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Fourteen words, with Tucker Carlson

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The nation’s most-watched cable news show is becoming even more explicitly fascist:

“’An unrelenting stream of immigration’: but why?” he said. “Well, Joe Biden just said it: to change the racial mix of the country. That’s the reason. To reduce the political power of people whose ancestors lived here and dramatically increase the proportion of Americans newly arrived from the Third World. And then Biden went further. He said that non-White DNA is the, quote, source of our strength. Imagine saying that this is the language of eugenics. It’s horrifying.”

This is not what Biden said, at all. He said that diversity is a source of our strength. He said nothing about intentionally changing the “racial mix” much less anything about DNA. That’s Carlson projecting, manifesting his own worries about how White America will be polluted by outsiders. It’s Carlson articulating his own insecurities out loud.

“This policy is called the great replacement,” Carlson said — which it is, by white nationalists.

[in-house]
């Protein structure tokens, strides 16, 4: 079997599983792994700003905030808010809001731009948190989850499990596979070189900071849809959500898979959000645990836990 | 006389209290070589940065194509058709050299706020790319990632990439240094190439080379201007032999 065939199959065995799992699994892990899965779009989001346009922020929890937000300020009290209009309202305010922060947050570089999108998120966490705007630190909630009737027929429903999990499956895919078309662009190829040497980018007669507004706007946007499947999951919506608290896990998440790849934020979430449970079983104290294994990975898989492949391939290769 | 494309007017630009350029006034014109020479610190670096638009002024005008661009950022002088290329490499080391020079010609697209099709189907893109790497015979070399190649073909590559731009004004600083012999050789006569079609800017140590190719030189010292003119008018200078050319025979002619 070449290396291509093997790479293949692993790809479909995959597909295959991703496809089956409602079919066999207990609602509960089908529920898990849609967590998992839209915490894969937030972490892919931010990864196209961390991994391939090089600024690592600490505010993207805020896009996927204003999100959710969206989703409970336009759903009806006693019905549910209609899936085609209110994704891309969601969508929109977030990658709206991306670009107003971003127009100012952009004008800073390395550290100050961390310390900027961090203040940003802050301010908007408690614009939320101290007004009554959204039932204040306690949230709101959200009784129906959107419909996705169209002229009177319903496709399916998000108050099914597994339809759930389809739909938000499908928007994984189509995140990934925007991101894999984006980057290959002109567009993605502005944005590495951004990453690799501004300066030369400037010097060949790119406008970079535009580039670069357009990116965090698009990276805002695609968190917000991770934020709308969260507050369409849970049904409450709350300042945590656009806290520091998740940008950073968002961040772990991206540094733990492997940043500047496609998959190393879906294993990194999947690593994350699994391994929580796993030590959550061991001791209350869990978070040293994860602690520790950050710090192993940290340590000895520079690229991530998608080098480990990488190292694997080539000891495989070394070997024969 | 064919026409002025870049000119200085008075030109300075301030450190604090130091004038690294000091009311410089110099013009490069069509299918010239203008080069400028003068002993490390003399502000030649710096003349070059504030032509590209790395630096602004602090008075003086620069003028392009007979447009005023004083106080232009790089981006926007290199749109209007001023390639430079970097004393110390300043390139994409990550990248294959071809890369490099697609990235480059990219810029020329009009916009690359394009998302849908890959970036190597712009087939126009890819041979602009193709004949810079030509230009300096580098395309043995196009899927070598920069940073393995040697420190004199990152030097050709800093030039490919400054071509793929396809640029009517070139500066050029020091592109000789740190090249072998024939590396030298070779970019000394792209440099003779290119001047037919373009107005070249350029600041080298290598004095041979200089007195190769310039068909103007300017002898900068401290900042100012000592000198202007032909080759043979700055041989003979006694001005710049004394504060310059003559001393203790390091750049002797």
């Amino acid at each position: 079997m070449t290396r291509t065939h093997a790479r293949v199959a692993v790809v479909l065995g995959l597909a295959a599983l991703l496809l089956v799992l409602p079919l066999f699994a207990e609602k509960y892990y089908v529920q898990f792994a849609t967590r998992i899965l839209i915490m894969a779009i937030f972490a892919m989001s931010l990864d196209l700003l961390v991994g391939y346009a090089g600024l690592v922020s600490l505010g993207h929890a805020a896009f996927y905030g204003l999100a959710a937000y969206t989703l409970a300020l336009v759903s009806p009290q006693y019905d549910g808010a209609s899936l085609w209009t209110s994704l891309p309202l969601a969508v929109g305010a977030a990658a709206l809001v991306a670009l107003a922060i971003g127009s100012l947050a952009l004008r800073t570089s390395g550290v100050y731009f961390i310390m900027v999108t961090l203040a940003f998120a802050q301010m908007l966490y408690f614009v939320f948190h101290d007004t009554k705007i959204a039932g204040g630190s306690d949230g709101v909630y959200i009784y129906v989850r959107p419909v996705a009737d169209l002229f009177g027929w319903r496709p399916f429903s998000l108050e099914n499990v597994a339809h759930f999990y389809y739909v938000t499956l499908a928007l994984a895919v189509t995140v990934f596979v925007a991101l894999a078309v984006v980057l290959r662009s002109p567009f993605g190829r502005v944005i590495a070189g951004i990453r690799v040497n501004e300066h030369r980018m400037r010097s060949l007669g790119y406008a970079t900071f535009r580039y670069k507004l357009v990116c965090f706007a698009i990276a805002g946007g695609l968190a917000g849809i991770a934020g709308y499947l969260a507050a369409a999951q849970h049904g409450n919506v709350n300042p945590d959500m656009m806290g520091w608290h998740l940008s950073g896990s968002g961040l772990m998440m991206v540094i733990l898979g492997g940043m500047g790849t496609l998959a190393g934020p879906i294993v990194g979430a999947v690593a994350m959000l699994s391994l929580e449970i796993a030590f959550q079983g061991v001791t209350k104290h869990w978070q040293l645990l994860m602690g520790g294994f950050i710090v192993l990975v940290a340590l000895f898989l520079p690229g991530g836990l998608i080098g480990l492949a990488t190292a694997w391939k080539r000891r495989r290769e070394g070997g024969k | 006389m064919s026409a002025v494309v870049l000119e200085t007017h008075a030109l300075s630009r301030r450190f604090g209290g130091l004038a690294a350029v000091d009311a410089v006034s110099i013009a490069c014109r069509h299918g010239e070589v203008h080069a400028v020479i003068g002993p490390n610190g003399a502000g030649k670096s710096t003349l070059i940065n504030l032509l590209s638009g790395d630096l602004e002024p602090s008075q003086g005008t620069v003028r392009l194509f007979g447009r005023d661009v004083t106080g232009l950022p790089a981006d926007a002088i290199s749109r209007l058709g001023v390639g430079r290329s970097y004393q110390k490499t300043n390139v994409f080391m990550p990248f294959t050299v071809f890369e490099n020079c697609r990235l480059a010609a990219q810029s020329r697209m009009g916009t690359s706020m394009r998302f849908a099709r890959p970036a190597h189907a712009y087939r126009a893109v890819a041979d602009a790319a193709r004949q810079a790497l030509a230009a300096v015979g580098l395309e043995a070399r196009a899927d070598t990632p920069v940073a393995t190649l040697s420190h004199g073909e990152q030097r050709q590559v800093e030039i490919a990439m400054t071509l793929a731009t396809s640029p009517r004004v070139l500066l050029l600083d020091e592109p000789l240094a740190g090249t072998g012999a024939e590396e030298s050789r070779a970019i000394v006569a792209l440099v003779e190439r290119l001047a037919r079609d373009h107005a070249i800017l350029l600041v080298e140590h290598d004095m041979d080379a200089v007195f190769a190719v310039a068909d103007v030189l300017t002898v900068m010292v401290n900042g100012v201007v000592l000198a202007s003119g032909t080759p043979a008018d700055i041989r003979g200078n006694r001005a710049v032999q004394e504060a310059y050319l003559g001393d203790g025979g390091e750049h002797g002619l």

Carlson first started overtly embracing the idea that White America was being intentionally replaced on his show back in April. Then, it was framed more explicitly in terms of politics; that Democrats, worried about losing elections, were bringing in new voters. Now, he’s mostly sidestepping that, instead amplifying it through the lens of his long-standing disgust about how “dirty” immigrants are hurting the country.

And in saying the loud parts louder Tucker is also sticking his thumb in the eye of Lachlan Murdoch, who denied that Tucker was saying what he has now said completely explicitly:

Far from being treated as anathema, Carlson’s theory about immigration is being woven into mainstream Republican rhetoric. Stefanik is a member of the House Republican leadership team and weighs the balance of raising money versus demonizing immigrants as dangerous in favor of the former. Nor is there any indication that Fox News is concerned about what Carlson is espousing. When he first made the comments back in April — again, centered not on “non-White DNA” but on immigrant voters — leadership at the network defended him.

“A full review of the guest interview indicates that Mr. Carlson decried and rejected replacement theory,” Lachlan Murdoch (Rupert’s son) wrote to the head of the Anti-Defamation League. “As Mr. Carlson himself stated during the guest interview: ‘White replacement theory? No, no, this is a voting rights question.’ ”

So what is it now? Now Fox News promotes Carlson’s argument on the homepage of its website.

Lord Haw-Haw will be at this long after Lahclan’s father is gone, and may help take American democracy down with him.

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